Background: A number of ophthalmic findings including optic disc edema, globe flattening, and choroidal folds have been observed in several astronauts after long-duration space flights. The authors report the first astronaut with previously documented postflight ophthalmic abnormalities who developed new pathological changes after a repeat long-duration mission.
Methods: A case study of an astronaut with 2 long-duration (6 months) exposures to microgravity. Before and after his first long-duration space flight, he underwent complete eye examination, including fundus photography. Before and after his second flight, 9 years later, he underwent fundus photography, optical coherence tomography, ocular ultrasonography, and brain magnetic resonance imaging, as well as in-flight fundus photography and ultrasound.
Results: After his first long-duration mission, the astronaut was documented to have eye findings limited to unilateral choroidal folds and a single cotton wool spot. During a subsequent 6-month mission, he developed more widespread choroidal folds and new onset of optic disc edema in the same eye.
Conclusion: Microgravity-induced anatomical changes that occurred during the first mission may have set the stage for recurrent or additional changes when the astronaut was subjected to physiological stress of repeat space flight.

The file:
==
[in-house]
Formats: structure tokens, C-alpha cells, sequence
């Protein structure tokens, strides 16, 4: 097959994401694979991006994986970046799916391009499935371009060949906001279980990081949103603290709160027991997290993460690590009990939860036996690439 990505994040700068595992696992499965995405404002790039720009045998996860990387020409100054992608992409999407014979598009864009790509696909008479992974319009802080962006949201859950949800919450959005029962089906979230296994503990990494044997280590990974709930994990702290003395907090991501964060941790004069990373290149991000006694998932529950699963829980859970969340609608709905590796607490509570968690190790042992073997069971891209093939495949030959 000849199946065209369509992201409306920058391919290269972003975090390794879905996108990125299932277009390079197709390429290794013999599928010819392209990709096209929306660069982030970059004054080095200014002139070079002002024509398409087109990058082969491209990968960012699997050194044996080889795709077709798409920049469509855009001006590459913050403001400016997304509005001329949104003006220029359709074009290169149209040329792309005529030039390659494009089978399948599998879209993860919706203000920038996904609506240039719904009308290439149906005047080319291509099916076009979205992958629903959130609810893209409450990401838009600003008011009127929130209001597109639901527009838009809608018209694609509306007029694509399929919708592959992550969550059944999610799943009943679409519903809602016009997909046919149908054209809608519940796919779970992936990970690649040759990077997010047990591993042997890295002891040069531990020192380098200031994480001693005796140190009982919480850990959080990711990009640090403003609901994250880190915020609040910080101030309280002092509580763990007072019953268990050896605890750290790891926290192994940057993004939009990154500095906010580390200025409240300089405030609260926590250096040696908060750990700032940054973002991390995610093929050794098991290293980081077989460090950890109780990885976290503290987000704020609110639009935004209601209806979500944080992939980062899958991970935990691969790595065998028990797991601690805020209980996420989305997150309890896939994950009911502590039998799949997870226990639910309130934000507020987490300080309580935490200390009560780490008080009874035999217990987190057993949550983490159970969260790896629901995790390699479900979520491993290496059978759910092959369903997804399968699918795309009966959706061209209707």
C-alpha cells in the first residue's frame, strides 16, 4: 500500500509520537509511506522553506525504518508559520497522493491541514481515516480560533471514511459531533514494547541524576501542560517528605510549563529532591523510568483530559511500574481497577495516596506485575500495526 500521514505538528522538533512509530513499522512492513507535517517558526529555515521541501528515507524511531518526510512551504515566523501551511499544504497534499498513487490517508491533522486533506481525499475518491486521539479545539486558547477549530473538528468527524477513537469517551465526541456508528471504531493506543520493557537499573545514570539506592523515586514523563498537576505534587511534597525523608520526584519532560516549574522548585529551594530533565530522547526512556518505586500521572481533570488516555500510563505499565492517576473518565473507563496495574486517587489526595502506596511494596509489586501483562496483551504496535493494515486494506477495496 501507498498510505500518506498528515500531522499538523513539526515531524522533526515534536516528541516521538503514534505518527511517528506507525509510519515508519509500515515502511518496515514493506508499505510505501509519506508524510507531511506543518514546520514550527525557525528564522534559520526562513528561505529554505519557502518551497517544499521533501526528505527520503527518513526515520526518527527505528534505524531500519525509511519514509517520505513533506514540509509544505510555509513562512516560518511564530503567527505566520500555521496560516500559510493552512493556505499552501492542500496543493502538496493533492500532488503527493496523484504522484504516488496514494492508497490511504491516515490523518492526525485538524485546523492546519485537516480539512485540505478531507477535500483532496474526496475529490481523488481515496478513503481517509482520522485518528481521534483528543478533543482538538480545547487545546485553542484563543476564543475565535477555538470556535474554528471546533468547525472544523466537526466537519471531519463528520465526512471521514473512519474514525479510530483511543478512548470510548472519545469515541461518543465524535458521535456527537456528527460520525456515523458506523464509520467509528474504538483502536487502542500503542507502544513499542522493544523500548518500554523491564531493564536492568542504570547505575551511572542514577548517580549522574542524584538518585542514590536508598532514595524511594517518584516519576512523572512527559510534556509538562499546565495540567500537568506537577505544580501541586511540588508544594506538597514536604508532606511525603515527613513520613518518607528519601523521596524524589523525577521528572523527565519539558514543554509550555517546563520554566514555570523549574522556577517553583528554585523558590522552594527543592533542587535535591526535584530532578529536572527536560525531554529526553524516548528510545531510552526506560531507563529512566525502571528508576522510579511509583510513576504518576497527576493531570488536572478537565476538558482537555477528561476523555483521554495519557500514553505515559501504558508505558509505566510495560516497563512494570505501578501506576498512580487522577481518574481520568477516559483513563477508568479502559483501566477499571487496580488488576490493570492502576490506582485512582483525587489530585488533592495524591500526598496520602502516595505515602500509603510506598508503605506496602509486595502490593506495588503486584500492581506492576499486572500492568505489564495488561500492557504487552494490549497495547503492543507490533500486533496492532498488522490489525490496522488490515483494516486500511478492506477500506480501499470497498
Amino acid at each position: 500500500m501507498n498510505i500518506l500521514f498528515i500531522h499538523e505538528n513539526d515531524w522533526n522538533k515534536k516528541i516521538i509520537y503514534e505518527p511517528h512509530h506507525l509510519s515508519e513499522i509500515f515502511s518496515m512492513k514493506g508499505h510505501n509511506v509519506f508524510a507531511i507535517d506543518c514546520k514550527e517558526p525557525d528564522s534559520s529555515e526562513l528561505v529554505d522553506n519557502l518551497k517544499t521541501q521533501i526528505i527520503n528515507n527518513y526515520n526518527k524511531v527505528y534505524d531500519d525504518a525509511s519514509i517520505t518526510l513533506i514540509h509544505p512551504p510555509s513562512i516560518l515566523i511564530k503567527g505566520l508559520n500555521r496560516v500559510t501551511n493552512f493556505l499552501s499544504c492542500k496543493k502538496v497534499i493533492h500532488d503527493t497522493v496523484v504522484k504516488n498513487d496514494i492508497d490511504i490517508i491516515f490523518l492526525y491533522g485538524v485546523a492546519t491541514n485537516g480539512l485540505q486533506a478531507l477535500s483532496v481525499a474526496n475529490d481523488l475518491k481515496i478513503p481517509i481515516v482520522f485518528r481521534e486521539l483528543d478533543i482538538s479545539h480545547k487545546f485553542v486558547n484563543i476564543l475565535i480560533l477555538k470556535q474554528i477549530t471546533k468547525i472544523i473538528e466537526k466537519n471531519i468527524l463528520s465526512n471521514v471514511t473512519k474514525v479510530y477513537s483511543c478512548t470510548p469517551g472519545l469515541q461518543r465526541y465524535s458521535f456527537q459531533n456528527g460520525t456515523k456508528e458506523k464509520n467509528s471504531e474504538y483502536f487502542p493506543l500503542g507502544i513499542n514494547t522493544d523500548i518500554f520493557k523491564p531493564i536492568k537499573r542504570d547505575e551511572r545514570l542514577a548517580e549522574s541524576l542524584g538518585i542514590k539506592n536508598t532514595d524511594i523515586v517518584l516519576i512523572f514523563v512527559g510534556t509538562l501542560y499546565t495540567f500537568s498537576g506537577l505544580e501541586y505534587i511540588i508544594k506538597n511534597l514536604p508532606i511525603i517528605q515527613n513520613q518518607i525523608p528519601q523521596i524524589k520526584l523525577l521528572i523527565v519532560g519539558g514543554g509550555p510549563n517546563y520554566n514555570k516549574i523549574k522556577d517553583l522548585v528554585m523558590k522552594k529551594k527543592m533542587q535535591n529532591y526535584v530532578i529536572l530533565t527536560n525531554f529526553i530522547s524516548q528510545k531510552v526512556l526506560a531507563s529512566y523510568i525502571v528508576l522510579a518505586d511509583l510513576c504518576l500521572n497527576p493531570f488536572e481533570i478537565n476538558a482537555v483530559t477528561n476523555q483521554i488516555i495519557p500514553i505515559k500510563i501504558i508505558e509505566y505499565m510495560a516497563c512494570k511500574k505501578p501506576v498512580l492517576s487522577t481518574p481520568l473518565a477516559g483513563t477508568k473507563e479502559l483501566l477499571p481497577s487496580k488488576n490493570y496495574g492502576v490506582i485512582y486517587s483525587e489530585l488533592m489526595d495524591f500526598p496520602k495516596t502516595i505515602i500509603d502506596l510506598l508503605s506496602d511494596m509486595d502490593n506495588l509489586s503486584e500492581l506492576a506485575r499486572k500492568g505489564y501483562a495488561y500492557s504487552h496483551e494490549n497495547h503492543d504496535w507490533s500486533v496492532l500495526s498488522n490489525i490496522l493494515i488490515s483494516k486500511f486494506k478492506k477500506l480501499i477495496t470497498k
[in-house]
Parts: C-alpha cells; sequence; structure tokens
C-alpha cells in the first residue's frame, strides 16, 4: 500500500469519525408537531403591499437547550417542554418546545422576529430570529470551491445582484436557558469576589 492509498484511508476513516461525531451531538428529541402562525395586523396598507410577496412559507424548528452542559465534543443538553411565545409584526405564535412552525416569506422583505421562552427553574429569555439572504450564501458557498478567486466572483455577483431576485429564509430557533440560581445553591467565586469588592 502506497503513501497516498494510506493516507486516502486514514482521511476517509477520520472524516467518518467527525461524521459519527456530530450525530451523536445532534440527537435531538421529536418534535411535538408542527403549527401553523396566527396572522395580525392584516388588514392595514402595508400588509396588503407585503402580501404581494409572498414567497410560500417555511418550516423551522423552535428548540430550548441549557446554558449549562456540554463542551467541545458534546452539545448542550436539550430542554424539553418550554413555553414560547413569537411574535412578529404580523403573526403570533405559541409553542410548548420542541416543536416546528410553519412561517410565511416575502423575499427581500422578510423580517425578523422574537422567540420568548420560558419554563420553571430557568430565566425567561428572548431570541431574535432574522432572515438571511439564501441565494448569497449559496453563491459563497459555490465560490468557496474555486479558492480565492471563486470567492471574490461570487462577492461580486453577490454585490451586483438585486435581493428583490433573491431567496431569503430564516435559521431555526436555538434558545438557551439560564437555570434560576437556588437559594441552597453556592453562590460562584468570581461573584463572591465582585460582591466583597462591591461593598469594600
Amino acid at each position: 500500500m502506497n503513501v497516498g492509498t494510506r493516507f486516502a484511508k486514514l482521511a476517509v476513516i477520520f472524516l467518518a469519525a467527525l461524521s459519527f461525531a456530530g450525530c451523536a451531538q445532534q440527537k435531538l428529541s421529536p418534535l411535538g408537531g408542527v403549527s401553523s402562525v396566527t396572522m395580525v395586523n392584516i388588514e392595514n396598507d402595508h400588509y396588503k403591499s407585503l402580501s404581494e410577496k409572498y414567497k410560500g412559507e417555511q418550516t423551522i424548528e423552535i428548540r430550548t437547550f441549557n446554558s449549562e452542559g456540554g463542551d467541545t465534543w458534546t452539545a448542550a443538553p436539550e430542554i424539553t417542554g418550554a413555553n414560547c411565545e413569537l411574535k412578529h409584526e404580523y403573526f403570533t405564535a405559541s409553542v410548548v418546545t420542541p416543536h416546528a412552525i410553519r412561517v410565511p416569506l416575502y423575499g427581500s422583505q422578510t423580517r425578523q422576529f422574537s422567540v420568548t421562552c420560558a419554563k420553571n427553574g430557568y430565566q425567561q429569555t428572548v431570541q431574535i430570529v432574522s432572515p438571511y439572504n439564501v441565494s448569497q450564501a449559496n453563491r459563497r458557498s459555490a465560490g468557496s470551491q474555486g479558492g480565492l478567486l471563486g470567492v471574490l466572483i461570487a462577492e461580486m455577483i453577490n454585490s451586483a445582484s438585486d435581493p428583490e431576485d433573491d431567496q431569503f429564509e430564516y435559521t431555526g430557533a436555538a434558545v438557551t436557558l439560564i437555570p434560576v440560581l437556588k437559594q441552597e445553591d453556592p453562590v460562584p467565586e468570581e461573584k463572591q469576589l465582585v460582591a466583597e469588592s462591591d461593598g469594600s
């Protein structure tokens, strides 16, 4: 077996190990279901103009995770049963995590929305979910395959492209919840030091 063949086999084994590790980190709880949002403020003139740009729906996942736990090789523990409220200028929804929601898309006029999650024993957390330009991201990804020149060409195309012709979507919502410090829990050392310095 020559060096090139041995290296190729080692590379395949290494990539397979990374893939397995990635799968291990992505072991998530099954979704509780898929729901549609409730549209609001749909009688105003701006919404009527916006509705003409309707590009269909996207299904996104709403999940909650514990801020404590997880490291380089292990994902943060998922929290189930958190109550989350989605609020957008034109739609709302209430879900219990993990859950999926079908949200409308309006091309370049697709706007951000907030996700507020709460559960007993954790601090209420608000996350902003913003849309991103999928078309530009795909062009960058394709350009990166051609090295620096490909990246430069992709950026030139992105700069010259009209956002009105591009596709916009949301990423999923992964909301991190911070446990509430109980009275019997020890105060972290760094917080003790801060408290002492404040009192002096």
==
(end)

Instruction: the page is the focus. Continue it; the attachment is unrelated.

Department of Ophthalmology (THM), Alaska Native Medical Center, Anchorage, Alaska; Coastal Eye Associates (CRG), Webster, Texas; University Eye Institute (AFP), University of Houston, Houston, Texas; Department of Ophthalmology (AGL), The Methodist Hospital, Houston, Texas; Department of Ophthalmology (HEK), Kantonsspital Aarau, Aarau, Switzerland; Department of Neurology and Psychiatry (H-CH), University Hospital Hamburg-Eppendorf, Hamburg, Germany; NASA Johnson Space Center (JPD, WJT), Space Medicine, Houston, Texas; NASA Johnson Space Center (MRB, DRP), Houston, Texas; Wyle Science, Technology, and Engineering (AES), Houston, Texas; Department of Diagnostic Imaging and Intervention (LAK), University of Texas Health Science Center, Houston, Texas; University of Texas Medical Branch at Galveston (RR), Galveston, Texas; and University of Texas M.D. Anderson Cancer Center (DGB), Houston, Texas.
Address correspondence to Thomas H. Mader, MD, 6550 Farpoint Drive, Anchorage, Alaska 99507; E-mail: firstname.lastname@example.org
The authors report no conflicts of interest.